The Simon Heng Column

Last week Micheline Mason presented a strong argument against Lord Joffe’s Assisted Suicide Bill (“Suicide bill exposes the myth of choice”, 24 November). If I have understood her argument correctly, legally condoned assisted suicide could not be genuinely and freely chosen, because the choice would be coloured by the lack of real alternatives – universally effective palliative care, real choices for the poor, disabled people’s tendency to low self-esteem, reflecting society’s estimation of their worth. These, and other societal factors, would increase the chances that disabled people would be more likely to ask to die.

She states that: “Equality means we all get the same chance. We can decide to fight for better quality of service for everyone, or to fight for choice for a select minority”. This implies that, if everyone got the right service, no one would want to choose to die.

There is only so much that we as a society can do to alleviate suffering. Pain could be physical, due to chronic illness or the nature of someone’s disability – like multiple sclerosis, or motor neurone disease; or emotional, tracking the physical deterioration, pain and distress for oneself and one’s loved ones.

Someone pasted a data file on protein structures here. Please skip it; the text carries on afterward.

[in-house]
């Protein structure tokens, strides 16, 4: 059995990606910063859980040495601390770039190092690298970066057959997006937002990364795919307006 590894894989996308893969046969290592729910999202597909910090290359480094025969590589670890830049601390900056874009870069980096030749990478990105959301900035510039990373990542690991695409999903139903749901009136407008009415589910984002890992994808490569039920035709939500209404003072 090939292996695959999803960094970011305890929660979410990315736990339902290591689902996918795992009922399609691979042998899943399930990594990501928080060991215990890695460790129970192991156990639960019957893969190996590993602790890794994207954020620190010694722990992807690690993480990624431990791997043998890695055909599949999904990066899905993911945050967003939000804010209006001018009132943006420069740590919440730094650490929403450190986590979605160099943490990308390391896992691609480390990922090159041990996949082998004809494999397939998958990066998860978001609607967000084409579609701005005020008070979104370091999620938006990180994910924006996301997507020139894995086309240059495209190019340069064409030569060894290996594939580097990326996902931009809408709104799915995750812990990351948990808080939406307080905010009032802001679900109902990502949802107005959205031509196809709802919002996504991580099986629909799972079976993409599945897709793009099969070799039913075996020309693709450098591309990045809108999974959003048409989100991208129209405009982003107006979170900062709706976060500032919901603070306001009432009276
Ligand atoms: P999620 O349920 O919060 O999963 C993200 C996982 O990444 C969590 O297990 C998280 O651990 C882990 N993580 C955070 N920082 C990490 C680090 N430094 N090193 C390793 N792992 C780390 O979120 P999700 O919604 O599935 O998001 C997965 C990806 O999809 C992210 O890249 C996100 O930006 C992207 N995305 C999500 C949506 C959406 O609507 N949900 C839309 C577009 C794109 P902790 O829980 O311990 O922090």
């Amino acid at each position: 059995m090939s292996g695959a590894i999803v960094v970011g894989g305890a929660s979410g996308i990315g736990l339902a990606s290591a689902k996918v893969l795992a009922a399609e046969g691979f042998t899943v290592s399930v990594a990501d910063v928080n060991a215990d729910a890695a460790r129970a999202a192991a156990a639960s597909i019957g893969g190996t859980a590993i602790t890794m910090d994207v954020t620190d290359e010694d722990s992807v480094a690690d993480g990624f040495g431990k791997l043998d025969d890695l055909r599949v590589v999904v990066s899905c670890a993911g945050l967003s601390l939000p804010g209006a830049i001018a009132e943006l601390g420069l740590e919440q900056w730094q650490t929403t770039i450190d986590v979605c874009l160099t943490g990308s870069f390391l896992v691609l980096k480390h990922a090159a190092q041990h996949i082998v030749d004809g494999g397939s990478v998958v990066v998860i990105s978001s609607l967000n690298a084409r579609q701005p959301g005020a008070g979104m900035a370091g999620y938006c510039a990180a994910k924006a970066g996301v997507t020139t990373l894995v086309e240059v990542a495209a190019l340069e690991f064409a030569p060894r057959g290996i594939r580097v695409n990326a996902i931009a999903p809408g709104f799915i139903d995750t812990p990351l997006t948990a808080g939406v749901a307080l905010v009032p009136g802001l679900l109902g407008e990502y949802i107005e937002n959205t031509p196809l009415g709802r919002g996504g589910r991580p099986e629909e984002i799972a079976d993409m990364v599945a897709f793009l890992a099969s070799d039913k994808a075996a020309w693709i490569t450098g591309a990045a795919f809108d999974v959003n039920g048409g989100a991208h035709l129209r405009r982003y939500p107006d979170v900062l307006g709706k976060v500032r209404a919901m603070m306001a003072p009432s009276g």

There are times when I have felt the sheer drudgery of leading the life of a severely disabled person. I have felt trapped and frustrated by the facts of my life: having to ask for help with every physical task, having to plan for every eventuality, monitoring my care arrangements, being stared at in public, and feeling emotionally distanced as a consequence of all of this. Sometimes, I want to be able to opt out, to stop having to think about all of these things.

If, for either of these reasons, I wanted to end my life, I would need someone’s help. And I should have the same choice as able-bodied people, to live, or to die in the way that I choose.

Disability rights campaigns are about fighting for a level playing field for people with disabilities. That should include the right to choose death, as well as how to live.

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